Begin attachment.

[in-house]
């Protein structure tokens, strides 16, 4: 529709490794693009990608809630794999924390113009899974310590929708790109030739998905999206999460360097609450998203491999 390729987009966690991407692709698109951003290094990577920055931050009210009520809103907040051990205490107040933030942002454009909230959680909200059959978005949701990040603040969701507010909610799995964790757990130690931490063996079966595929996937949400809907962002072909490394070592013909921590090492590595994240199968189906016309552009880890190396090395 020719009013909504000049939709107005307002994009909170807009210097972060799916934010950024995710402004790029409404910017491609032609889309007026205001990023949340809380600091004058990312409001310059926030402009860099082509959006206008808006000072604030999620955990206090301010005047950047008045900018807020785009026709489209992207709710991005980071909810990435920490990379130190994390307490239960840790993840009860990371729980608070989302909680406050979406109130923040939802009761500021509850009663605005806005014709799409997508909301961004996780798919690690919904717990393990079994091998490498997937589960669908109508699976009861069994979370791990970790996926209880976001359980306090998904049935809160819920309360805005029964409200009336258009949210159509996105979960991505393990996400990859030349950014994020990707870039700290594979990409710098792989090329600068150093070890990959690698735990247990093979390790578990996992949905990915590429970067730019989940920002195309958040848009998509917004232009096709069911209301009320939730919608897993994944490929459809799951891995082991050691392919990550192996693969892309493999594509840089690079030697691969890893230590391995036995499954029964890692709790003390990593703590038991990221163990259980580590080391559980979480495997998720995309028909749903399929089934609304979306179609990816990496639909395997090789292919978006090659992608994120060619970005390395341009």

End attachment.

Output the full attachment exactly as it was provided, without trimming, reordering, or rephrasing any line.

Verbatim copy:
[in-house]
């Protein structure tokens, strides 16, 4: 529709490794693009990608809630794999924390113009899974310590929708790109030739998905999206999460360097609450998203491999 390729987009966690991407692709698109951003290094990577920055931050009210009520809103907040051990205490107040933030942002454009909230959680909200059959978005949701990040603040969701507010909610799995964790757990130690931490063996079966595929996937949400809907962002072909490394070592013909921590090492590595994240199968189906016309552009880890190396090395 020719009013909504000049939709107005307002994009909170807009210097972060799916934010950024995710402004790029409404910017491609032609889309007026205001990023949340809380600091004058990312409001310059926030402009860099082509959006206008808006000072604030999620955990206090301010005047950047008045900018807020785009026709489209992207709710991005980071909810990435920490990379130190994390307490239960840790993840009860990371729980608070989302909680406050979406109130923040939802009761500021509850009663605005806005014709799409997508909301961004996780798919690690919904717990393990079994091998490498997937589960669908109508699976009861069994979370791990970790996926209880976001359980306090998904049935809160819920309360805005029964409200009336258009949210159509996105979960991505393990996400990859030349950014994020990707870039700290594979990409710098792989090329600068150093070890990959690698735990247990093979390790578990996992949905990915590429970067730019989940920002195309958040848009998509917004232009096709069911209301009320939730919608897993994944490929459809799951891995082991050691392919990550192996693969892309493999594509840089690079030697691969890893230590391995036995499954029964890692709790003390990593703590038991990221163990259980580590080391559980979480495997998720995309028909749903399929089934609304979306179609990816990496639909395997090789292919978006090659992608994120060619970005390395341009």